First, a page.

I was chatting to a journalist friend of mine at Il Sole 24 Ore the other day. Said journalist, Stefano Elli, specializes in investigating financial crime and he’s told me about some of the goings on in Italy he’s been looking into – plots and counter plots, schemes and more, but the latest phenomenon which may be about to rock Italy’s financial world is something called ‘reverse money laundering’.
“What exactly is ‘reverse money laundering‘”, I asked Stefano.
Just that, he told me. Traditional money laundering, which is becoming more and more difficult as banks use technology to track the movements of money, has become a risky affair. But companies, Italian companies presumably, seeing as Stefano Elli deals predominantly with Italy, need to be able to ‘pay’ certain people for certain acts and assistance.
The trouble is that making payments for whatever, and ‘whatever’ is probably illegal, cannot be done by simply making a direct bank transfer anymore. Clean cash rendered dirty could, for example, be used to make protection payments to Italy’s mafia, and hide such handouts from the authorities, this ensuring the mafia keeps going.
Owing to technology and its ability to cross-reference just about anything, creating a slush fund to finance illicit activities has become more problematic nowadays. Hence systems designed to make ‘clean’ money dirty or ‘reverse money laundering’.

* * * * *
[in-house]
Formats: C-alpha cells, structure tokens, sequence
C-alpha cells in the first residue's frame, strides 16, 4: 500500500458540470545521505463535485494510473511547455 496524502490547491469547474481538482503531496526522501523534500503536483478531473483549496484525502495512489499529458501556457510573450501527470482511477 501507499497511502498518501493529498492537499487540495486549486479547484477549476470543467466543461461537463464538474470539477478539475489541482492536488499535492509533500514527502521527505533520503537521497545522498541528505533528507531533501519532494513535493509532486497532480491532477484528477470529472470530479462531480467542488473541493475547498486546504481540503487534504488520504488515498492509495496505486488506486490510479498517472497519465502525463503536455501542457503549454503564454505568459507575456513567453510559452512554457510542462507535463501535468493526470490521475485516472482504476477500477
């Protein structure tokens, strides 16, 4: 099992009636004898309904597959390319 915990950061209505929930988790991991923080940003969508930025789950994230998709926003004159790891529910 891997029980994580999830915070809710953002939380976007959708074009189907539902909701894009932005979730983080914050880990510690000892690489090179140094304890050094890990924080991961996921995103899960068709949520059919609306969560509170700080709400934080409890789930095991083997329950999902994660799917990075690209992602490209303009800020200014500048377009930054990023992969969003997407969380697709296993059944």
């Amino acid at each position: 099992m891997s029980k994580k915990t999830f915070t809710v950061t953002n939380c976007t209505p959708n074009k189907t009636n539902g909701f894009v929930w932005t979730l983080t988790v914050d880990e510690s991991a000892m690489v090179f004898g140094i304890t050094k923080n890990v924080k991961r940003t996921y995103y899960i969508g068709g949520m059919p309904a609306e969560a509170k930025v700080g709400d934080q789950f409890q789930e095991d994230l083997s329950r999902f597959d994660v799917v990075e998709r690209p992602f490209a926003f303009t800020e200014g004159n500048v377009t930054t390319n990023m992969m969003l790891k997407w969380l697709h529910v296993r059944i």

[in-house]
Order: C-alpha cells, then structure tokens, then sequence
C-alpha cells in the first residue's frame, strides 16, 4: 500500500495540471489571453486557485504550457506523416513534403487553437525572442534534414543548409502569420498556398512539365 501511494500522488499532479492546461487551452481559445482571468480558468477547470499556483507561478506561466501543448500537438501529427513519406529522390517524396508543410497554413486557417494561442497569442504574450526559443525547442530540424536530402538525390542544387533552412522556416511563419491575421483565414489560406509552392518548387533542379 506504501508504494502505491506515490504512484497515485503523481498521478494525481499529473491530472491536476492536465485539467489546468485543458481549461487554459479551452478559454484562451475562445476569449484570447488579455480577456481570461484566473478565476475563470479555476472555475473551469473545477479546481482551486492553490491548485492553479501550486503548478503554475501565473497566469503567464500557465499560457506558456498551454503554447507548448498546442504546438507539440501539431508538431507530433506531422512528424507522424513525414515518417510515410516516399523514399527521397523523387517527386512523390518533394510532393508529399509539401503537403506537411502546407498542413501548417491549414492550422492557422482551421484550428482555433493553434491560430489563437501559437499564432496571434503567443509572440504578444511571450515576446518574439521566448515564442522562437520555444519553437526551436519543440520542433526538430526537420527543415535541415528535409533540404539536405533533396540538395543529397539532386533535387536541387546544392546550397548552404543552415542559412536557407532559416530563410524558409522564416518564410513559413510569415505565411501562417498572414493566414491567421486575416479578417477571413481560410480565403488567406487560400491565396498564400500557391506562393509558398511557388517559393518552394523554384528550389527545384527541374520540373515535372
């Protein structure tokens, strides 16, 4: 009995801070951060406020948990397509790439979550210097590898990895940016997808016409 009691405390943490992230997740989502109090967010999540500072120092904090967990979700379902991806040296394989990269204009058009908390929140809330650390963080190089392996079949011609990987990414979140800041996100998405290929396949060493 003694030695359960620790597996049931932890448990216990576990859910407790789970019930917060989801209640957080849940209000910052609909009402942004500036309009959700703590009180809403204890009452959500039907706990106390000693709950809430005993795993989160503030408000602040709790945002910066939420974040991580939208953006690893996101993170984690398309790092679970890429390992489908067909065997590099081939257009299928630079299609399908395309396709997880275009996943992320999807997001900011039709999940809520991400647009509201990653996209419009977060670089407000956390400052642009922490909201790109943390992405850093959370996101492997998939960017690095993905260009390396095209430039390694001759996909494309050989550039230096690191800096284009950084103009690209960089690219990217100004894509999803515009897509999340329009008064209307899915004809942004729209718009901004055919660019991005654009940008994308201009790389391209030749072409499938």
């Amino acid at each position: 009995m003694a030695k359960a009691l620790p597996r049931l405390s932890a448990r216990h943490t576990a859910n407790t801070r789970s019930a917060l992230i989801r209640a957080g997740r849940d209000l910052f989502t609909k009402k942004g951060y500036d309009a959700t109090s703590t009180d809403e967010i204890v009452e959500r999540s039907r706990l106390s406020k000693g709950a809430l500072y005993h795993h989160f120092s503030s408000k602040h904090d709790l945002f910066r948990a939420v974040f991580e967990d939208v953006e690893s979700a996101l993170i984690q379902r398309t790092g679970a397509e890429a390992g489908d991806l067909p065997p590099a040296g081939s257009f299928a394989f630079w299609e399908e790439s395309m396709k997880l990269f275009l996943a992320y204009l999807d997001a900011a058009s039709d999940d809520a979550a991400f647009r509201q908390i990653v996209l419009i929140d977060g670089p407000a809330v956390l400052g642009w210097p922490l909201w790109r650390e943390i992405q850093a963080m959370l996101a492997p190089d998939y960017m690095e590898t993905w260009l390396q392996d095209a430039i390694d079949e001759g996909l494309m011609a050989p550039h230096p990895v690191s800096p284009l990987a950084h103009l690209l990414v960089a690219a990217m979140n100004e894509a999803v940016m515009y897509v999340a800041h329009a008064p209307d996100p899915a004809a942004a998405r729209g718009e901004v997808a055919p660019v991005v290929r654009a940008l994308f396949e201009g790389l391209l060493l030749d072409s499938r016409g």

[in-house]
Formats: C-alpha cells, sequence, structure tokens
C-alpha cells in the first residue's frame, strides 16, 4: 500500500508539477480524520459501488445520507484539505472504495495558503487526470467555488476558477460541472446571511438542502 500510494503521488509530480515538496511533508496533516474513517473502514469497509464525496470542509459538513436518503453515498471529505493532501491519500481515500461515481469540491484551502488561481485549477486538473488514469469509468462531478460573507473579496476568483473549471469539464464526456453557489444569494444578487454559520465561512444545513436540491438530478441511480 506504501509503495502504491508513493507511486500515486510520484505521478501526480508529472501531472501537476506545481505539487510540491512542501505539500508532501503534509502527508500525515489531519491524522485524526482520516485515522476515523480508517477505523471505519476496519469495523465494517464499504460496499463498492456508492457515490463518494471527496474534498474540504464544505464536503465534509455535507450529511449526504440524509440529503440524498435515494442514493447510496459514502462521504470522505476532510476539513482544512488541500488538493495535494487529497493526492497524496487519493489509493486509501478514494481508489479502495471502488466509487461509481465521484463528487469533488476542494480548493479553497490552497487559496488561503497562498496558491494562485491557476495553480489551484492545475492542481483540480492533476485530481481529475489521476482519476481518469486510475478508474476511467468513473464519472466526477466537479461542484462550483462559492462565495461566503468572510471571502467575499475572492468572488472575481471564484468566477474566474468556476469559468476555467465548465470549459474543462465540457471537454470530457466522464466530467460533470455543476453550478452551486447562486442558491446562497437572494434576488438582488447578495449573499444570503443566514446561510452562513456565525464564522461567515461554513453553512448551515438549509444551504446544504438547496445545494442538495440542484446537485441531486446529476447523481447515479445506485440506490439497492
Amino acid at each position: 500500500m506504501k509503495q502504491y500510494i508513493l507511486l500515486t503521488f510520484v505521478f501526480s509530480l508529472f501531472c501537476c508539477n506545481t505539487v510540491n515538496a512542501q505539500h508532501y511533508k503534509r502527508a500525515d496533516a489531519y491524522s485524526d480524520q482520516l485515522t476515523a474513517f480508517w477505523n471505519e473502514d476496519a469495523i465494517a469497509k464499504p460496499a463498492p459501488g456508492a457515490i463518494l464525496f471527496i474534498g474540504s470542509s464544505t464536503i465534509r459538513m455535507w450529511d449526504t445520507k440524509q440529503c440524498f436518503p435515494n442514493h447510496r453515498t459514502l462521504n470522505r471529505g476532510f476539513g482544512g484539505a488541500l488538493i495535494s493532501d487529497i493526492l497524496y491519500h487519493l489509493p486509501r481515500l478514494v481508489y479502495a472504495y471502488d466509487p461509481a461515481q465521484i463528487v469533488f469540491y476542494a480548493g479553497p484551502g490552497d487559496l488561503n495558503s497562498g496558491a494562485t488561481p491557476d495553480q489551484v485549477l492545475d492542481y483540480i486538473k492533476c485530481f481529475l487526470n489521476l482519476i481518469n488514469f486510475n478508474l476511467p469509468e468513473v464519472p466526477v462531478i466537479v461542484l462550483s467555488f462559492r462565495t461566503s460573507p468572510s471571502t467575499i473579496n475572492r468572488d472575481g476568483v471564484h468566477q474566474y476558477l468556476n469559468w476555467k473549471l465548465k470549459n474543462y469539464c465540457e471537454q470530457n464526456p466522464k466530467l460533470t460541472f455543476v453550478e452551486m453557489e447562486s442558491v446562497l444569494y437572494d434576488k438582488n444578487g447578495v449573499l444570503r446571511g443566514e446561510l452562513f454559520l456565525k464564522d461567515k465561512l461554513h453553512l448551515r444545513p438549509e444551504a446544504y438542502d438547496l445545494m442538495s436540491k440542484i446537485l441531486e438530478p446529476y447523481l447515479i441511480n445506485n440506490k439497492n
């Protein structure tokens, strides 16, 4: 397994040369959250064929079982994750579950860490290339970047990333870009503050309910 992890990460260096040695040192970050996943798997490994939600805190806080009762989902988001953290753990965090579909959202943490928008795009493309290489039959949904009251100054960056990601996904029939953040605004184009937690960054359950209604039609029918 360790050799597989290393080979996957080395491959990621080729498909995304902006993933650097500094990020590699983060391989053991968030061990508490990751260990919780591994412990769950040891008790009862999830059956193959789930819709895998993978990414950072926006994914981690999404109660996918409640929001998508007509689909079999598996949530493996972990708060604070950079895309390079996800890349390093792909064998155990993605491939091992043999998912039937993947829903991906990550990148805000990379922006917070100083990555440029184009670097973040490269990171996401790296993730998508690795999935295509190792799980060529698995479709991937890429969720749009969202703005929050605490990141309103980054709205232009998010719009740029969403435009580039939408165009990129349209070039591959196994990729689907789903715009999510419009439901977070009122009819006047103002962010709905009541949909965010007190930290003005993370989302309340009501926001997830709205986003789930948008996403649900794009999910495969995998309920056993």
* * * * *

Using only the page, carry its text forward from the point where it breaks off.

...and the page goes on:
Stop reading, start speaking
Stop translating in your head and start speaking Italian for real with the only audio course that prompt you to speak.
Italy’s authorities are onto this, but the new crime, if indeed it is a crime, is apparently on the increase in Italy and is providing investigators with growing headaches.
I’ll ask Stefano for an update on the reverse money laundering thing the next time I bump into him at Il Sole 24 Ore.
In the meantime, you can read some of Stefano’s work – in Italian – here: Stefano Elli on Il Sole 24 Ore. For more of his interesting investigations, you really need to buy a paper copy of Il Sole 24 Ore on Saturdays.
Dealing with financial crime is a bit like one of those hit the mole/gopher games – no sooner than you knock one devious scheme on the head, another pops up – ad infinitum.
More on reverse money laundering, which is not as new as I first thought, and can be used to finance terrorism, can be found here: Reverse Money Laundering and HR 3146
Money image by Bruger:Twid